Crowdfunding is a new way to raise funds and it is growing fast!
Over $1.5 billion was raised in 2011, $2.7 billion in 2012 and $5.1 billion in 2013 according to a recent Crowdfunding Industry Report. Recent data pins social causes as the most active category (30%), with the average successful campaign raising around $7K over nine weeks.
The growth of crowdfunding is phenomenal and many predict that the trend will continue. A U.K. think tank believes that within five years crowdfunding could grow to £15 billion pounds in the UK alone. Canada now has a National Crowdfunding Association, a non-profit organization dedicated to creating a strong and vibrant crowdfunding industry in Canada. Their membership has increased substantially every year to 950+ members in 2015.
What is crowdfunding?
One way of looking at crowdfunding is that it is like a telethon without telephones.
It raises funds in a short amount of time for a project or cause often associated with a news event, relying on small donations (average crowdfunding donation is $88) from many people, all online.
Crowdfunding relies on social media for promotion. If successful, newsfeeds quickly pick up the story and help to contribute to the campaign’s success! Good examples of such campaigns are the Ice Bucket Challenge which raised $115 million last summer for the ALS Association to fight Lou Gehrig’s disease and the Barack Obama online campaign which raised $137 million during his 2008 run for the presidency of the United States.
Interest for crowdfunding is also often generated through media stories. A fine example of this is the Elijah’s drive which raised $175,000 for the family of a three-year old who died in the cold when he wondered from his grandmother’s Toronto apartment in the middle of the night.
Need for organizations to change!
Many charitable organizations still only use conventional means to raise funds which are demanding for staff and volunteers, and quite expensive. Organizations perhaps prefer these methods as they remain in their comfort zone and most are hesitant, sometimes afraid to try something different. The time has come for organizations, which are lagging behind in terms of technology, to update their fundraising strategies. They should consider adding crowdfunding as a cost-effective strategy.
The downside to crowdfunding is that it becomes prolific, remains unregulated, and therefore prone to abuse including fraud. A few bad cases will taint the water for all.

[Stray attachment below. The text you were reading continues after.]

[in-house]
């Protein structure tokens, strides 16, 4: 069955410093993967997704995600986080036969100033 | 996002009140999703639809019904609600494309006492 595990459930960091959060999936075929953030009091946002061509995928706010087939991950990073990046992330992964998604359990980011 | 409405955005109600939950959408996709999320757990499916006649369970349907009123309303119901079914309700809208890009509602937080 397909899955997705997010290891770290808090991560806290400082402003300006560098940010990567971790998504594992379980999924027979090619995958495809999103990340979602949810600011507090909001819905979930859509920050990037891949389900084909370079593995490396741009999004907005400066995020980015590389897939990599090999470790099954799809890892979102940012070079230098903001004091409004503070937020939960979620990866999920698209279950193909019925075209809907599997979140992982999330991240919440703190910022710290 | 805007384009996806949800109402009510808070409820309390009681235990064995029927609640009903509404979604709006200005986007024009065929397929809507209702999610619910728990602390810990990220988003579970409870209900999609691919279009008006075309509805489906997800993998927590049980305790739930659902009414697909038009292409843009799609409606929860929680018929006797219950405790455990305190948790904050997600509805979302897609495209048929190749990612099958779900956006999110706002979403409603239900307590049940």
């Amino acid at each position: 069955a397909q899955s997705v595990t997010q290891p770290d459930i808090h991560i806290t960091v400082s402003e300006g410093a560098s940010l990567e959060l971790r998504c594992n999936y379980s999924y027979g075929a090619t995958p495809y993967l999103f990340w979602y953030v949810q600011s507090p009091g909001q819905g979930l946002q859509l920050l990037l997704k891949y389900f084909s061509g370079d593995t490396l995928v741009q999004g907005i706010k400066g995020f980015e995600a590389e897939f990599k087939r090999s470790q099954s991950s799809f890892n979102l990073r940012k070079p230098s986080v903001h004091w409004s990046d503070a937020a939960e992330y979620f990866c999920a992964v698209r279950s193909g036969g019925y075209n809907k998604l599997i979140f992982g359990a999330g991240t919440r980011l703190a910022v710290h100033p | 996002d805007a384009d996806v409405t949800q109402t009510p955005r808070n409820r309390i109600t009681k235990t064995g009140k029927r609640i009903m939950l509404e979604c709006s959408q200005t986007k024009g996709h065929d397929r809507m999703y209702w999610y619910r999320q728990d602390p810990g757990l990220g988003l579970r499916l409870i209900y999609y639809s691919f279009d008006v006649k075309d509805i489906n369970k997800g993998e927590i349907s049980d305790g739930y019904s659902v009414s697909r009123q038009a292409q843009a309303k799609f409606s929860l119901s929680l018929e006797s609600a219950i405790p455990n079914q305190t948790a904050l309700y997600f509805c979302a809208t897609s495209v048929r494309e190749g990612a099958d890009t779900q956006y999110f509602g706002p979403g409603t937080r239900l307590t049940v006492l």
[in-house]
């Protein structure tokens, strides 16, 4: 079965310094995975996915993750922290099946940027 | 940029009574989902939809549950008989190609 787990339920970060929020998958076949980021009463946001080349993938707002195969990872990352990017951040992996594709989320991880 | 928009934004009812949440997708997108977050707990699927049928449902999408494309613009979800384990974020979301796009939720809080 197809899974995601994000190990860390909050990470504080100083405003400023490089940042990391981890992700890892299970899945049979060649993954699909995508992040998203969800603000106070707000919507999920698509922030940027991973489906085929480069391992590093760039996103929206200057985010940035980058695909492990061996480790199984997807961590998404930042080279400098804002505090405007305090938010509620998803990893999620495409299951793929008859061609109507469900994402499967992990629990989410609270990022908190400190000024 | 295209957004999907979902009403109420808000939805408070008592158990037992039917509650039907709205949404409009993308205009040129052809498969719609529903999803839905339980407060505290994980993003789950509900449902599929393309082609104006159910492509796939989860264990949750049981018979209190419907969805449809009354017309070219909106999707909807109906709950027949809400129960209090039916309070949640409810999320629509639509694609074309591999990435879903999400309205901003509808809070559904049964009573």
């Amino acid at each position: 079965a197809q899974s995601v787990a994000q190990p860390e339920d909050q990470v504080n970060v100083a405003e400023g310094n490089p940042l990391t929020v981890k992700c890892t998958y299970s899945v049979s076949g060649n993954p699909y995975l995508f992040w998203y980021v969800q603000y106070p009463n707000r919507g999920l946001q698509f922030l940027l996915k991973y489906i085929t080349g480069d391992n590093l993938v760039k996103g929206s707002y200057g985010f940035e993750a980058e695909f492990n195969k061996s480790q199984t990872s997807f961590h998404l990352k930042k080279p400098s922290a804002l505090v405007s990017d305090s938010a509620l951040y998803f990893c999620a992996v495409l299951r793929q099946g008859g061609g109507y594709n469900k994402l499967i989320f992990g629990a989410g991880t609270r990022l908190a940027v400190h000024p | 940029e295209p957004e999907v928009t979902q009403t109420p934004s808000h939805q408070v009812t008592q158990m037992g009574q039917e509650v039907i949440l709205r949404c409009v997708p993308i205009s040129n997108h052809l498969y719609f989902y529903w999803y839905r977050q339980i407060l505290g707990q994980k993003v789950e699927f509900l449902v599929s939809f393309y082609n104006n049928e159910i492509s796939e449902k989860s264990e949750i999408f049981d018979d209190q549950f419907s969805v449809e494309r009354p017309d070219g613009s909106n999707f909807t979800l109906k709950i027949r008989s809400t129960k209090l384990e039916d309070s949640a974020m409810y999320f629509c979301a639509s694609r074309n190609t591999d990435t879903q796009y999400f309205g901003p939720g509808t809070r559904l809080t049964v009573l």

A Canadian protocol should be put in place. I am thinking of a framework that would guide the legitimacy of campaigns, prevent fraudulent practices including misuse of funds and provide safety guidelines and frequent reviews to safeguard the integrity of such campaigns. Perhaps such standards and safeguards should be applied by the crowdfunding platforms that are responsible for collecting monies and distributing them to the appropriate persons or organizations.
These protocols will have to be carefully written to avoid too much bureaucracy which will slow down and put unnecessary cost burdens on these ventures. They will also have to respect the fact that crowdfunding capitalizes on short energy pulse and has to happen very quickly, in a matter of days, to succeed.
Will crowdfunding take over from traditional fundraising methods?
Crowdfunding campaigns are trendy and popping up everywhere! The general public is stimulated by them. I believe that they are here to stay as they can play an important part in fundraising. It is remarkable to see how some campaigns manage to attract so much media attention in a very short period of time.
However, in my opinion, crowdfunding campaigns will not completely replace traditional fundraising efforts such as galas, special events, corporate giving, in memoriam campaigns, lotteries, direct mailings and many other types of efforts. They complement the existing fundraising avenues and help create outstanding awareness for many good causes.